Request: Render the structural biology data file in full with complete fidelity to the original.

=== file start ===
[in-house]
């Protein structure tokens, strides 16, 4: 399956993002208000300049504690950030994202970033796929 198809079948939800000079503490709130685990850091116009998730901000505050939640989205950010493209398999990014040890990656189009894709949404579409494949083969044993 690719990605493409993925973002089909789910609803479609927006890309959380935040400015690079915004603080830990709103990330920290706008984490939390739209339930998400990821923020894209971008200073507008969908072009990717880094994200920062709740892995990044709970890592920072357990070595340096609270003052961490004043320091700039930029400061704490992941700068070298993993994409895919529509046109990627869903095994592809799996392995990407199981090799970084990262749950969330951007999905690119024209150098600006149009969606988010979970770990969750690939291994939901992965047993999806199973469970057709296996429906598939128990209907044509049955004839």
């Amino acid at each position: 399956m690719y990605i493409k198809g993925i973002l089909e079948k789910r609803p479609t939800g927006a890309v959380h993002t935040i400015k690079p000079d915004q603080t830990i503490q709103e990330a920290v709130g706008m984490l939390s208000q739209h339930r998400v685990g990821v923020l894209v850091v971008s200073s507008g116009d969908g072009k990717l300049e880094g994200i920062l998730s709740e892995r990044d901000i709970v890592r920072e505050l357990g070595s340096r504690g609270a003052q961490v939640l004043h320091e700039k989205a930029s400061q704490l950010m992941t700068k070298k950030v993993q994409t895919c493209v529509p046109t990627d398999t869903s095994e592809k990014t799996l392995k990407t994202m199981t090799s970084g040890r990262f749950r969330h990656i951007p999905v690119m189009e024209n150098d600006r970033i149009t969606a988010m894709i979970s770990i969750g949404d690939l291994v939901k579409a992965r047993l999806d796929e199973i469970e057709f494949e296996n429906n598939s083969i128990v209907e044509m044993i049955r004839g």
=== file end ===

[in-house]
């Protein structure tokens, strides 16, 4: 399956993002208000300049504690950030994202970033796929 198809079948939800000079503490709130685990850091116009998730901000505050939640989205950010493209398999990014040890990656189009894709949404579409494949083969044993 690719990605493409993925973002089909789910609803479609927006890309959380935040400015690079915004603080830990709103990330920290706008984490939390739209339930998400990821923020894209971008200073507008969908072009990717880094994200920062709740892995990044709970890592920072357990070595340096609270003052961490004043320091700039930029400061704490992941700068070298993993994409895919529509046109990627869903095994592809799996392995990407199981090799970084990262749950969330951007999905690119024209150098600006149009969606988010979970770990969750690939291994939901992965047993999806199973469970057709296996429906598939128990209907044509049955004839």
């Amino acid at each position: 399956m690719y990605i493409k198809g993925i973002l089909e079948k789910r609803p479609t939800g927006a890309v959380h993002t935040i400015k690079p000079d915004q603080t830990i503490q709103e990330a920290v709130g706008m984490l939390s208000q739209h339930r998400v685990g990821v923020l894209v850091v971008s200073s507008g116009d969908g072009k990717l300049e880094g994200i920062l998730s709740e892995r990044d901000i709970v890592r920072e505050l357990g070595s340096r504690g609270a003052q961490v939640l004043h320091e700039k989205a930029s400061q704490l950010m992941t700068k070298k950030v993993q994409t895919c493209v529509p046109t990627d398999t869903s095994e592809k990014t799996l392995k990407t994202m199981t090799s970084g040890r990262f749950r969330h990656i951007p999905v690119m189009e024209n150098d600006r970033i149009t969606a988010m894709i979970s770990i969750g949404d690939l291994v939901k579409a992965r047993l999806d796929e199973i469970e057709f494949e296996n429906n598939s083969i128990v209907e044509m044993i049955r004839g």